Rotala Macrandra

Rotala Macrandra plants

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Species Information
Rotala macrandra is native to India and is a fast growing species found in marshy soils. Rotala macrandra has small leaves that can have a green, tan, to red color form; which make it an excellent choice for a mid-ground plant as it will bring vibrant color and contrast to the aquarium.
Because its small leaf size and fast rate of growth, thriving Rotala macrandra colonies will form a dense grouping that will need regular pruning. Rotala macrandra is also available in ‘Green’ (lime-green leaf tops with pink undersides) and ‘Variegated’ (a mix of the original and ‘Green’); all of them can be found in ‘Narrow Leaf’ versions.

Aquarium Care
Due to its sensitivity to changing water conditions and usual fast growth, the Rotala macrandrea can be an excellent “indicator” plant that will alert the hobbyist to changes with the aquarium water chemistry.
Light intensity should be high to very high at 3.5 to 5 or more watts per gallon provided by full spectrum (5000-7000°K) bulbs. Under inadequate lighting, the lower stems of Rotala macrandrea have been known to disintegrate. NO3 (nitrate) and PO4 (phosphate) levels have a great effect on the appearance of this species.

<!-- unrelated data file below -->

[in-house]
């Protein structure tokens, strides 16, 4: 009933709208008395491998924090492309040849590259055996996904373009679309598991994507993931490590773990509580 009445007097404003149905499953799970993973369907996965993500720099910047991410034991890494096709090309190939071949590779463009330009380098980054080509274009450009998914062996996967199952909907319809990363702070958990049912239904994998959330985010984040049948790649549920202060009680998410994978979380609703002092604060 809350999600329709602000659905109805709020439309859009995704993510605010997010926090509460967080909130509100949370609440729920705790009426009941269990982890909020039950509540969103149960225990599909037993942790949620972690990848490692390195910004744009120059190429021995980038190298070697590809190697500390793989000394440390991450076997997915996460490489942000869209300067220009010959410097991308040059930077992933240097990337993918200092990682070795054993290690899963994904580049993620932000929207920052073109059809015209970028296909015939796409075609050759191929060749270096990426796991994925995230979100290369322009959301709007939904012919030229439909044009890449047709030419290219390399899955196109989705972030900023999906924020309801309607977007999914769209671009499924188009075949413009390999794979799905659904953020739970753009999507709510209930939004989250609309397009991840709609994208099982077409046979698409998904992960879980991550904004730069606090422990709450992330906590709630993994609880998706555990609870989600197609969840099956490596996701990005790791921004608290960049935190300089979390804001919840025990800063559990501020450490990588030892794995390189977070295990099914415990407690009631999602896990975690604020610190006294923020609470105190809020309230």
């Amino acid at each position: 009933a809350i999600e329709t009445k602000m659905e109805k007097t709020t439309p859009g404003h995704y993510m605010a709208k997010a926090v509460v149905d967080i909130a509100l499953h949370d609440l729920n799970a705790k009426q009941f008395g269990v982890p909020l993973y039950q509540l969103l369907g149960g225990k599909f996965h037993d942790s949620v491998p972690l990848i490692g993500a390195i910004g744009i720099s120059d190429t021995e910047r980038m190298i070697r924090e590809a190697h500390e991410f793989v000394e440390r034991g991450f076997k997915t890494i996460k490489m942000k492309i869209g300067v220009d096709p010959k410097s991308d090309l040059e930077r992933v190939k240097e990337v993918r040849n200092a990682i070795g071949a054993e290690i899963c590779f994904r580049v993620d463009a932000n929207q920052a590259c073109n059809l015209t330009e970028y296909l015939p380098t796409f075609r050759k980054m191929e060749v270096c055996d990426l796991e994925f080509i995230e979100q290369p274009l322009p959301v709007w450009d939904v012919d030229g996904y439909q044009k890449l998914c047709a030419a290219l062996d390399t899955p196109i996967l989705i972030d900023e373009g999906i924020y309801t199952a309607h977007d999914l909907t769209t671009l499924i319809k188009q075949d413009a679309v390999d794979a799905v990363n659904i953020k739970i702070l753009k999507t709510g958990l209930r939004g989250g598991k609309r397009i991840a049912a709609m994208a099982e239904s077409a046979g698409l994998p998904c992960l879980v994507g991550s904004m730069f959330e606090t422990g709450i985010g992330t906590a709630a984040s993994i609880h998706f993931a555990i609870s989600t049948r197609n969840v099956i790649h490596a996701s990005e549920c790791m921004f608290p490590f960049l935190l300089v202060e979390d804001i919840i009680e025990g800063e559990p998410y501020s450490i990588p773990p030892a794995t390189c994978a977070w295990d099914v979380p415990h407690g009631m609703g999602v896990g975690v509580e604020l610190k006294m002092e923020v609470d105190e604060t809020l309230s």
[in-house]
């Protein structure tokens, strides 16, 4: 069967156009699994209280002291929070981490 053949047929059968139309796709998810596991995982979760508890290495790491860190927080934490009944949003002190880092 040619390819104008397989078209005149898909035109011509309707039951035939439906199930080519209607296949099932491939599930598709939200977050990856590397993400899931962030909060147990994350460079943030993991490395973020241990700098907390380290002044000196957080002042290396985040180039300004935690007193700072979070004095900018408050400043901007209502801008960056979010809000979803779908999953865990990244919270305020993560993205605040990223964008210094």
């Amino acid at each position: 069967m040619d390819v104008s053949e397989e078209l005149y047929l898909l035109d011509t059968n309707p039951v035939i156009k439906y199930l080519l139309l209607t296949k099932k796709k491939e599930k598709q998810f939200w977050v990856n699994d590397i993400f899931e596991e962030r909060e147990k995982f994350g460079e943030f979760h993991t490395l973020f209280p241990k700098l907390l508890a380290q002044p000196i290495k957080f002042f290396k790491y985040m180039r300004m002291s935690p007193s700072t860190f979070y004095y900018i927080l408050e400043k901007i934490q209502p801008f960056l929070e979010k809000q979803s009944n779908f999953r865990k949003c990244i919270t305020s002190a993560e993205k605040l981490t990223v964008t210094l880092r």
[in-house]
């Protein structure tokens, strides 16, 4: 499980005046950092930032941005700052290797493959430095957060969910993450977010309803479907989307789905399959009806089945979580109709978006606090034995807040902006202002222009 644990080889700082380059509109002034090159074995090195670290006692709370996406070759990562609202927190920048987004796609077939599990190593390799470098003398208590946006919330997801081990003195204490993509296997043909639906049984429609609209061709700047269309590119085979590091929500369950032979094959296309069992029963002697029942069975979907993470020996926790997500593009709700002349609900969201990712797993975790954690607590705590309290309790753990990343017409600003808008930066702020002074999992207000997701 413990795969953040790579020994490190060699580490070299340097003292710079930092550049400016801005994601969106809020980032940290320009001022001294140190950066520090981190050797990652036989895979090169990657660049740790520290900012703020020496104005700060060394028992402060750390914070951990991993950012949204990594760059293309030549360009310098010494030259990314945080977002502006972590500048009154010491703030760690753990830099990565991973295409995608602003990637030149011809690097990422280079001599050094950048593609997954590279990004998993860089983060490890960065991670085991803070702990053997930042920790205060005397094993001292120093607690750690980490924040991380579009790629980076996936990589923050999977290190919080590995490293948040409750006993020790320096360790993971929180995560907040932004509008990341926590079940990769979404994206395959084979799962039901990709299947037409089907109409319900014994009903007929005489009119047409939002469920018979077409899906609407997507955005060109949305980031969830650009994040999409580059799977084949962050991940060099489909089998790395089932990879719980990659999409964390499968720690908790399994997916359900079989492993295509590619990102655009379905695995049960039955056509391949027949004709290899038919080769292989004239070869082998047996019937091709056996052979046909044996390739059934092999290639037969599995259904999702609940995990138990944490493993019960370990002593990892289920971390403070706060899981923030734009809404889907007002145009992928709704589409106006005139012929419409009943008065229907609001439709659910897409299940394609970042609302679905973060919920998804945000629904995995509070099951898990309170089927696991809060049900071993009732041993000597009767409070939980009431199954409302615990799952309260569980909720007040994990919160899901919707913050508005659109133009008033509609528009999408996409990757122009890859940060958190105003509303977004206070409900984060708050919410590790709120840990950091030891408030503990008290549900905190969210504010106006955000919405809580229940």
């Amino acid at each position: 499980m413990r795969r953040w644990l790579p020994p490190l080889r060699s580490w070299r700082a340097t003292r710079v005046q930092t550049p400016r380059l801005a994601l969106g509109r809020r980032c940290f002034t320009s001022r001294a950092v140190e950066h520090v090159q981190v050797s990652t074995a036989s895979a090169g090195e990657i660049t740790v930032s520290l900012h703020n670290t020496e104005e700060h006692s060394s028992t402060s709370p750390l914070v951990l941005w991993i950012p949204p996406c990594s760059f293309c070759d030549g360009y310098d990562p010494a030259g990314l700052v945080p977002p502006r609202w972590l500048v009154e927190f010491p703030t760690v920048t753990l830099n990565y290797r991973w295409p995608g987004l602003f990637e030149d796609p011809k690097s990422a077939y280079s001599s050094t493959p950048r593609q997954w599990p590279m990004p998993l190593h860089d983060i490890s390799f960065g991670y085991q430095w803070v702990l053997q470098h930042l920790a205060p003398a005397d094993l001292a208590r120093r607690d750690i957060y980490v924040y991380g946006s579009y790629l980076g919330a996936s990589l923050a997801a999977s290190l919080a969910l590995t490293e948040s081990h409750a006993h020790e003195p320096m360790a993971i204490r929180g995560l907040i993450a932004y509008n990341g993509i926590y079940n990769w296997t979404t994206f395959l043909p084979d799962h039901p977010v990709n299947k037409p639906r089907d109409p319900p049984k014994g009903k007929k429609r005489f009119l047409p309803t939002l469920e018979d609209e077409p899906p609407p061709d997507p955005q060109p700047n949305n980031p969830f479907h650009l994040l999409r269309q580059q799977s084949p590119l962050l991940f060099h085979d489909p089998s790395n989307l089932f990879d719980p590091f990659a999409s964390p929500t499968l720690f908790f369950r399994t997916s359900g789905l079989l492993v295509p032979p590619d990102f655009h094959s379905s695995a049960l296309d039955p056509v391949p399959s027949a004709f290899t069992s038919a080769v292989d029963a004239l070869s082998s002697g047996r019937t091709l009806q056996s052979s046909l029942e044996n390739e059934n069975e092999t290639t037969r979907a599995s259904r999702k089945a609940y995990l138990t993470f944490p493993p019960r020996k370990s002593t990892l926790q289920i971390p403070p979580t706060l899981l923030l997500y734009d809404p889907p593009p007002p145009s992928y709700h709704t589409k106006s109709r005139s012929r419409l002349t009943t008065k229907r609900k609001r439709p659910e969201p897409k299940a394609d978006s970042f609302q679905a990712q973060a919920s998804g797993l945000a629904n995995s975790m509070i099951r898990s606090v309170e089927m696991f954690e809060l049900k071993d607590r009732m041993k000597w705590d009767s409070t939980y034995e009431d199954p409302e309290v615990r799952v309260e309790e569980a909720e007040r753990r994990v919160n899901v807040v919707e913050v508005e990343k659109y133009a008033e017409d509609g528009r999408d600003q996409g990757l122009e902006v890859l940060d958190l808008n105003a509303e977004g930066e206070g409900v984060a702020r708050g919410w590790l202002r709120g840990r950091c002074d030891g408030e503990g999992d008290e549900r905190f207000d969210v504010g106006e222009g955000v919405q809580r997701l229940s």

High NO3 levels (10 ppm or more) in conjunction with low PO4 levels (less than 0.5 ppm) lead to lower growth and large, light orange leaves. If nitrate is pushed too high (20 ppm or more), the plants growth can be stunted. Low NO3 levels (10 ppm or less) in conjunction with high PO4 levels (1.5 to 2 ppm) will produce very compact, lush, bright-red growth.
Heavy, regular dosing of iron trace elements are essential. If Rotala macrandra start to transform to a pale red or shows white markings, then there is an iron deficiency. CO2 injection is recommended for Rotala macrandra to show its true beauty.

Propagation Information
Propagation of Rotala macrandra can be achieved from cuttings; simply cut the top half of a strong stem and gently replant it in the substrate after removing any leaves from the last node of the stem. The “parent” stem will quickly develop new shoots and the newly planted cutting will quickly develop a root system. Over time, this “Topping” process will develop lush, bushy plants.



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